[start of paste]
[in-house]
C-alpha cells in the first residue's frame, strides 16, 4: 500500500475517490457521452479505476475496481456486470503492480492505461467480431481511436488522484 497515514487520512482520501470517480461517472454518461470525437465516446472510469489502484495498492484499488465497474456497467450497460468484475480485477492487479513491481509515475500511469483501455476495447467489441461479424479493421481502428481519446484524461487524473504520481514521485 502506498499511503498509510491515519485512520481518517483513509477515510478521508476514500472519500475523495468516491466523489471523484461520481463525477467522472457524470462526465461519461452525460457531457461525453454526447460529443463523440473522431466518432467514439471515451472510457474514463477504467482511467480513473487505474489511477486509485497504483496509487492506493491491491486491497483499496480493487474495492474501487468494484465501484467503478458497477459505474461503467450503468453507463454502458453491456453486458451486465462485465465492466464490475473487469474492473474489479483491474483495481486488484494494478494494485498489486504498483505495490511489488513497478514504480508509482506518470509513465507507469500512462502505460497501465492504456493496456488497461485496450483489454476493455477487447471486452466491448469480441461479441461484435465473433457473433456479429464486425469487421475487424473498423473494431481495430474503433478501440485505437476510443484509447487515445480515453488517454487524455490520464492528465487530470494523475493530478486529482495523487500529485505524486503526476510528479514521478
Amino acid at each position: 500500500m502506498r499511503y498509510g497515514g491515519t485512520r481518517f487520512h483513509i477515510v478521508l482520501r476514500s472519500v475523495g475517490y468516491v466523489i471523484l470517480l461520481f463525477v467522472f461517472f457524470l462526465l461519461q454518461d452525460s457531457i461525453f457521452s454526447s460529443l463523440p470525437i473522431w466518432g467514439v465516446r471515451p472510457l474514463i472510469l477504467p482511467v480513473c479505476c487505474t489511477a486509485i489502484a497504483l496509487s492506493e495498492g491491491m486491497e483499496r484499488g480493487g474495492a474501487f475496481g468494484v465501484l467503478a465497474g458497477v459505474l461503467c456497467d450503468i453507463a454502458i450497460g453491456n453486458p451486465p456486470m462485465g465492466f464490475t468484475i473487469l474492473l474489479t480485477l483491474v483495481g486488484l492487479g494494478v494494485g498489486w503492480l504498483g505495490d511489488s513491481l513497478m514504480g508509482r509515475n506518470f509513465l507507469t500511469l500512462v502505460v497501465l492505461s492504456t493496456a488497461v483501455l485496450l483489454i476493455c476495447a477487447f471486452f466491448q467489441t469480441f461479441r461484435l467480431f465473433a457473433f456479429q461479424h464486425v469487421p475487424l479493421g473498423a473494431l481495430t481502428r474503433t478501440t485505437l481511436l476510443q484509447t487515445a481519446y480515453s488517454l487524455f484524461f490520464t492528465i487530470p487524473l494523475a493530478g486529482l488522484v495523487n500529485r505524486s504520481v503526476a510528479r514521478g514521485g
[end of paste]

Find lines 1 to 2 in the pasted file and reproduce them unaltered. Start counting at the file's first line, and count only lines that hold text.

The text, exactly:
[in-house]
C-alpha cells in the first residue's frame, strides 16, 4: 500500500475517490457521452479505476475496481456486470503492480492505461467480431481511436488522484 497515514487520512482520501470517480461517472454518461470525437465516446472510469489502484495498492484499488465497474456497467450497460468484475480485477492487479513491481509515475500511469483501455476495447467489441461479424479493421481502428481519446484524461487524473504520481514521485 502506498499511503498509510491515519485512520481518517483513509477515510478521508476514500472519500475523495468516491466523489471523484461520481463525477467522472457524470462526465461519461452525460457531457461525453454526447460529443463523440473522431466518432467514439471515451472510457474514463477504467482511467480513473487505474489511477486509485497504483496509487492506493491491491486491497483499496480493487474495492474501487468494484465501484467503478458497477459505474461503467450503468453507463454502458453491456453486458451486465462485465465492466464490475473487469474492473474489479483491474483495481486488484494494478494494485498489486504498483505495490511489488513497478514504480508509482506518470509513465507507469500512462502505460497501465492504456493496456488497461485496450483489454476493455477487447471486452466491448469480441461479441461484435465473433457473433456479429464486425469487421475487424473498423473494431481495430474503433478501440485505437476510443484509447487515445480515453488517454487524455490520464492528465487530470494523475493530478486529482495523487500529485505524486503526476510528479514521478